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Layla Robinson is not crazy. She is suffering from unrequited love. But it’s time to move on. No more stalking, no more obsessive calling.
What she needs is a distraction. The blue-eyed guy she keeps seeing around campus could be a great one—only he is the new poetry professor—the married poetry professor.
Thomas Abrams is a stereotypical artist—rude, arrogant, and broody—but his glares and taunts don’t scare Layla. She might be bad at poetry, but she is good at reading between the lines. Beneath his prickly façade, Thomas is lonely, and Layla wants to know why. Obsessively.
Sometimes you do get what you want. Sometimes you end up in the storage room of a bar with your professor and you kiss him. Sometimes he kisses you back like the world is ending and he will never get to kiss you again. He kisses you until you forget the years of unrequited love; you forget all the rules, and you dare to reach for something that is not yours.
NOTE: Please be aware that this book deals with sensitive topics like cheating. 18+ Only.
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This one, hands down, goes to my husband. This book wouldn’t be here without him. I’m sorry for all the grief I put you through. You deserve so much better than me and my absent-mindedness, but I’m not letting you go. Also, I owe you a strawberry cheesecake, and I’m gonna make it this time. I promise.
My heart is not an organ.
It’s more than that. My heart is an animal—a chameleon, to be specific. It changes skin and color, not to blend in, but to be difficult, unreasonable.
My heart has many faces. Restless heart. Desperate heart. Selfish heart. Lonely heart.
Today my heart is anxious—or at least it’s going to be anxious for the next fifty-seven minutes. After that, who knows?
I’m sitting in the pristine office of the school’s guidance counselor, Kara Montgomery, and my heart is going haywire. It’s fluttering, dipping up and down in my chest, bumping against my ribcage. It doesn’t want to be here, because it takes offense at seeing the guidance counselor, which is really just a euphemism for therapist.
We don’t need a therapist. We’re fine.
Isn’t that what crazy people say?
“Layla,” says the guidance-counselor-with-a-psychology-degree/therapist, Ms. Montgomery. “How was your vacation?”
I glance away from the window I’ve been staring out of, forgoing the scenery of the snowy outdoors to focus on the smiling woman behind the desk. “It was all right.”
“Well, what did you do?” She is rolling a pen between her fingers, and then it slips out of her hand and falls to the floor. She chuckles at herself and bends to pick it up.
Kara is not a typical guidance counselor/therapist. For one, she’s clumsy and always appears frantic. There’s nothing calm about her. Her hair is never in place; strands are flying everywhere, and she’s forever running her fingers through them to make them behave. Her blouses are always wrinkled, which she hides under her corduroy jackets. She talks fast, and sometimes things she says aren’t very therapist-like.
“So?” she prompts, giving me her full attention. I want to tell her that her glasses are tipped to one side, but I don’t; she is less intimidating this way. My heart doesn’t need any more threats than what her degree represents.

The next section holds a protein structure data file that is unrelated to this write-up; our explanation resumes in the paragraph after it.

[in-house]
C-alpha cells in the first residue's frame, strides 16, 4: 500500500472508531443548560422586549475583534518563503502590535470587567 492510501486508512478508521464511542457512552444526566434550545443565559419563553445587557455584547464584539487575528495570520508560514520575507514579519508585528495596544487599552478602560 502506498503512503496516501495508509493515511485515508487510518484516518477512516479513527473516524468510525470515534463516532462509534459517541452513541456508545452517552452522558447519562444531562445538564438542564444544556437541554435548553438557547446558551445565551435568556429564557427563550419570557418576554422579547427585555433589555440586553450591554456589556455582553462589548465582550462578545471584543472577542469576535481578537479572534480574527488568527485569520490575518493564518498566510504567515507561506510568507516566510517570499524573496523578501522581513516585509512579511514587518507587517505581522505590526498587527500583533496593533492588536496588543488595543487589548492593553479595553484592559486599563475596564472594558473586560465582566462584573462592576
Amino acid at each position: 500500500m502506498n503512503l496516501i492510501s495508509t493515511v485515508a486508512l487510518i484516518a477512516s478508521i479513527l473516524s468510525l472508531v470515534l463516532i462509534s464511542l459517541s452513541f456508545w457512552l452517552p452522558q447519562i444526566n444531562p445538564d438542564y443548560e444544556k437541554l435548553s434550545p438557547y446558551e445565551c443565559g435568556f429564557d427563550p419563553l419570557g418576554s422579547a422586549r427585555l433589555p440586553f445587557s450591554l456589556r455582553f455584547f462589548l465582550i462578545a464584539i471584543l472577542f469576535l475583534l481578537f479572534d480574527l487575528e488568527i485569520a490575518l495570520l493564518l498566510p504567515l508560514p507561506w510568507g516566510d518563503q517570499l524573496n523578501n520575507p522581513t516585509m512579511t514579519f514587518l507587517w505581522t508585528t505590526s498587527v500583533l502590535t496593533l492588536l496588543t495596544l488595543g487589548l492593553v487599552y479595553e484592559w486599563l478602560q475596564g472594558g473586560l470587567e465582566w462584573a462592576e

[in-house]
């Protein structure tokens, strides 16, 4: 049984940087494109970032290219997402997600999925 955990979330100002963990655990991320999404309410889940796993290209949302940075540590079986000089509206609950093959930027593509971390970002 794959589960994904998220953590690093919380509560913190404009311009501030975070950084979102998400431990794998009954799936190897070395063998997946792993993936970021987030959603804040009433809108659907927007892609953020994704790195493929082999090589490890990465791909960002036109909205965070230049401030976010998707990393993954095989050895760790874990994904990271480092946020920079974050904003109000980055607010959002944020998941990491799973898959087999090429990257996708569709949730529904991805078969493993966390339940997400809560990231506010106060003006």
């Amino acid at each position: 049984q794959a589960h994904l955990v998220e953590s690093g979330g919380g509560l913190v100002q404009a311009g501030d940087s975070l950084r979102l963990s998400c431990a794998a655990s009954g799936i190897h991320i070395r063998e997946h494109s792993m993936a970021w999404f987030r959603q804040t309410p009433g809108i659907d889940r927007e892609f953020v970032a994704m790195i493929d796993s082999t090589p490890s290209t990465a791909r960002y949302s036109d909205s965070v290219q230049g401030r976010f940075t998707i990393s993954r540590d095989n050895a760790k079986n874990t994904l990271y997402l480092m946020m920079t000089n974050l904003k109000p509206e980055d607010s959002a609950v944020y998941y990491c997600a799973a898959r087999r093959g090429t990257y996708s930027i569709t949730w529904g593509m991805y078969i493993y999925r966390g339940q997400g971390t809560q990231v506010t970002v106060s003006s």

“Um, I took walks, mostly.” I shift in the cushioned chair, tucking a strand of my loose hair behind my ear. “Watched Netflix. Went to the gym.”
Lies. All lies. I binged on Christmas candy my mom sent—or rather her assistant sent, because my mom didn’t want me to come home for the holidays. I sat on the couch all day and watched porn while sucking on Twizzlers and listening to Lana Del Rey in the background. I’m addicted to that woman. Seriously, she is a goddess. Every word out of her mouth is gold.
I’m not addicted to porn or Twizzlers, however. Those are just for when I get lonely…which is most of the time, but that’s beside the point.
“That’s great. I’m glad.” She nods. “You didn’t feel lonely without your friends, then? It was all good?”
Now, this is what I don’t get: why is she smiling at me? Why are her eyes curious? Is she trying to dig deep? Is she trying to fish for answers?
Her questions could be a cover for other loaded questions, like, Were you good, Layla? Were you really good? Did you do something crazy, like calling him in the middle of the night? Because you’ve done this before when you were lonely. So, did you call him, Layla? Did you?
The answer to all of this is a big fat no. I did not call him. I haven’t called him in months. Months. All I’ve done is stare at his photo on my phone—the photo no one knows about, because if my mom knew I was still pining after him, she’d send me to a real therapist, a real live one who would ask all sorts of questions rather than disguising them with euphemisms.
So no, I did not call him. I have only stared at a stupid picture like a pathetic lovesick person. There, happy now?
I shift in my chair and open my mouth to tell her exactly that when I realize she hasn’t even asked the question. I’m only thinking she has. It’s all in my head. I tell my anxious heart to calm down. Relax, would you? We’re still in the clear.
I exhale a long breath and answer, “Yeah, it was good. I kept myself busy.”
“That’s great. That’s good to hear. I don’t like when students have to stay back for holidays. I just worry about them.” She laughs and her glasses become even more crooked. This time she straightens them up and folds her hands on the desk. “So have you given any thought to what electives you’ll be taking this semester?”
Of course not. I’m not made for education. The only reason I agreed to college was because I was given the choice between school in Connecticut and the youth rehabilitation center in New Jersey, and I’m not setting foot in New fucking Jersey or going to a rehab center.